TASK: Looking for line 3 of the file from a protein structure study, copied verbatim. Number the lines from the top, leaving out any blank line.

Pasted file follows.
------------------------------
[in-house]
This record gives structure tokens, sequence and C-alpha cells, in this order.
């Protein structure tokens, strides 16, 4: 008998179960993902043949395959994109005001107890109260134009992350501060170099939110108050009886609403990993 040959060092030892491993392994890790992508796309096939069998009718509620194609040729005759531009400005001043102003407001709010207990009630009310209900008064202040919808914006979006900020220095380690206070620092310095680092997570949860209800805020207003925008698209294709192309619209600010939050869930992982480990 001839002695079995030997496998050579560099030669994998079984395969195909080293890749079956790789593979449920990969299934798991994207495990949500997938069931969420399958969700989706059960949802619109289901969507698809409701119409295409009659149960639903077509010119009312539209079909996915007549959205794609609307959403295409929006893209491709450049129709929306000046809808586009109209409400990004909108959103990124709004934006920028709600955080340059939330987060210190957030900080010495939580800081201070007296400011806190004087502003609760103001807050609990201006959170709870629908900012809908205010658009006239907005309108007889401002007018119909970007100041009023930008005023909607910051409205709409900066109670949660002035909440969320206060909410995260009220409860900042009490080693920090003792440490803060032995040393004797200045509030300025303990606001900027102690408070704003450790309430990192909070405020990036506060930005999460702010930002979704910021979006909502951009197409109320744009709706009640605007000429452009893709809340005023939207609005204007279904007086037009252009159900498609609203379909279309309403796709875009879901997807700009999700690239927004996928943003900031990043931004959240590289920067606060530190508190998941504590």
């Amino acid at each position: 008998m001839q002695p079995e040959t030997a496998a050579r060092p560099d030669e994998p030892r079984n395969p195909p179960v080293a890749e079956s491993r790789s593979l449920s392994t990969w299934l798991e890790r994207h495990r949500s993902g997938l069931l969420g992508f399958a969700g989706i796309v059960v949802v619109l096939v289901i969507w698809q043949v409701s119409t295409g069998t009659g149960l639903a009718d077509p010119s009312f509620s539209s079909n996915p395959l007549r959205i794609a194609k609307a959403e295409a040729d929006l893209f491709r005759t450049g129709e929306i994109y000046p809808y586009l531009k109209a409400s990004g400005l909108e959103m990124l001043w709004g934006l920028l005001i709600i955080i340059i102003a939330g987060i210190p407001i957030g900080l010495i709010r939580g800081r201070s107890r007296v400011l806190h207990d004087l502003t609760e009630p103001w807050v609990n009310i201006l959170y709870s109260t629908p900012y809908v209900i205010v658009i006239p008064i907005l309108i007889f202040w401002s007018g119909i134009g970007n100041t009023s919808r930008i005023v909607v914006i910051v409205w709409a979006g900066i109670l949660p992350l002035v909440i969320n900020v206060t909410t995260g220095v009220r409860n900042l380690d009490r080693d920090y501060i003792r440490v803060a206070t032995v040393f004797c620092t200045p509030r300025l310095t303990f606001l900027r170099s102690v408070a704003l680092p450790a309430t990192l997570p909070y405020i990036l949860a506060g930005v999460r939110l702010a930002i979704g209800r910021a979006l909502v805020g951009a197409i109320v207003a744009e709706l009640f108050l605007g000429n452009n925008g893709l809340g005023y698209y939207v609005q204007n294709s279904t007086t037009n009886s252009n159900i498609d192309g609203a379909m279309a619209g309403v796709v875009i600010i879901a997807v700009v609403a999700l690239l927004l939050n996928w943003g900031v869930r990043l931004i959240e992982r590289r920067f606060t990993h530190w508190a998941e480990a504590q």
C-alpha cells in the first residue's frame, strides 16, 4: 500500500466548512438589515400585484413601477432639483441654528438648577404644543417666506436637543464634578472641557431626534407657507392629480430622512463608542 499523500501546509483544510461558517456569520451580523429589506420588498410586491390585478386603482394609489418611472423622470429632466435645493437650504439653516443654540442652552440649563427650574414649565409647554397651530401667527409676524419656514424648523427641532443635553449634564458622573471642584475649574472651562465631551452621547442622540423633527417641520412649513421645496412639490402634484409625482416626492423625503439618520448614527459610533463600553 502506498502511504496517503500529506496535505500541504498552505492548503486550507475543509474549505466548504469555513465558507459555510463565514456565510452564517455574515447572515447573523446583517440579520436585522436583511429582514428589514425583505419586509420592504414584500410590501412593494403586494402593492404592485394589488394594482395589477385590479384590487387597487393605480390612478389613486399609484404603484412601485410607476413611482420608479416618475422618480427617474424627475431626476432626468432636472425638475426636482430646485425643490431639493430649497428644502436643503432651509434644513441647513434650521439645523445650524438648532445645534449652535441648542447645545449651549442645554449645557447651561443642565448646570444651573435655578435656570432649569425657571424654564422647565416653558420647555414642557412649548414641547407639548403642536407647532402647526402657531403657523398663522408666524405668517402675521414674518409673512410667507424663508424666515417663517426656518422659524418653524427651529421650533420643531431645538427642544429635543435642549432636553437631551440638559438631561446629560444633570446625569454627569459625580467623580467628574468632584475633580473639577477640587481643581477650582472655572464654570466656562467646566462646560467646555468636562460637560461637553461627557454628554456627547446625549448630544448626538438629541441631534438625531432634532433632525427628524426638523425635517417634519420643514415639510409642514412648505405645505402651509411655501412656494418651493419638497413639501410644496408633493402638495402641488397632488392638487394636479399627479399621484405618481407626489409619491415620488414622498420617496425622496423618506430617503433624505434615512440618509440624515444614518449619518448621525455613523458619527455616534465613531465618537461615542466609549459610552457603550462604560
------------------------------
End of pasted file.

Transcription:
């Protein structure tokens, strides 16, 4: 008998179960993902043949395959994109005001107890109260134009992350501060170099939110108050009886609403990993 040959060092030892491993392994890790992508796309096939069998009718509620194609040729005759531009400005001043102003407001709010207990009630009310209900008064202040919808914006979006900020220095380690206070620092310095680092997570949860209800805020207003925008698209294709192309619209600010939050869930992982480990 001839002695079995030997496998050579560099030669994998079984395969195909080293890749079956790789593979449920990969299934798991994207495990949500997938069931969420399958969700989706059960949802619109289901969507698809409701119409295409009659149960639903077509010119009312539209079909996915007549959205794609609307959403295409929006893209491709450049129709929306000046809808586009109209409400990004909108959103990124709004934006920028709600955080340059939330987060210190957030900080010495939580800081201070007296400011806190004087502003609760103001807050609990201006959170709870629908900012809908205010658009006239907005309108007889401002007018119909970007100041009023930008005023909607910051409205709409900066109670949660002035909440969320206060909410995260009220409860900042009490080693920090003792440490803060032995040393004797200045509030300025303990606001900027102690408070704003450790309430990192909070405020990036506060930005999460702010930002979704910021979006909502951009197409109320744009709706009640605007000429452009893709809340005023939207609005204007279904007086037009252009159900498609609203379909279309309403796709875009879901997807700009999700690239927004996928943003900031990043931004959240590289920067606060530190508190998941504590």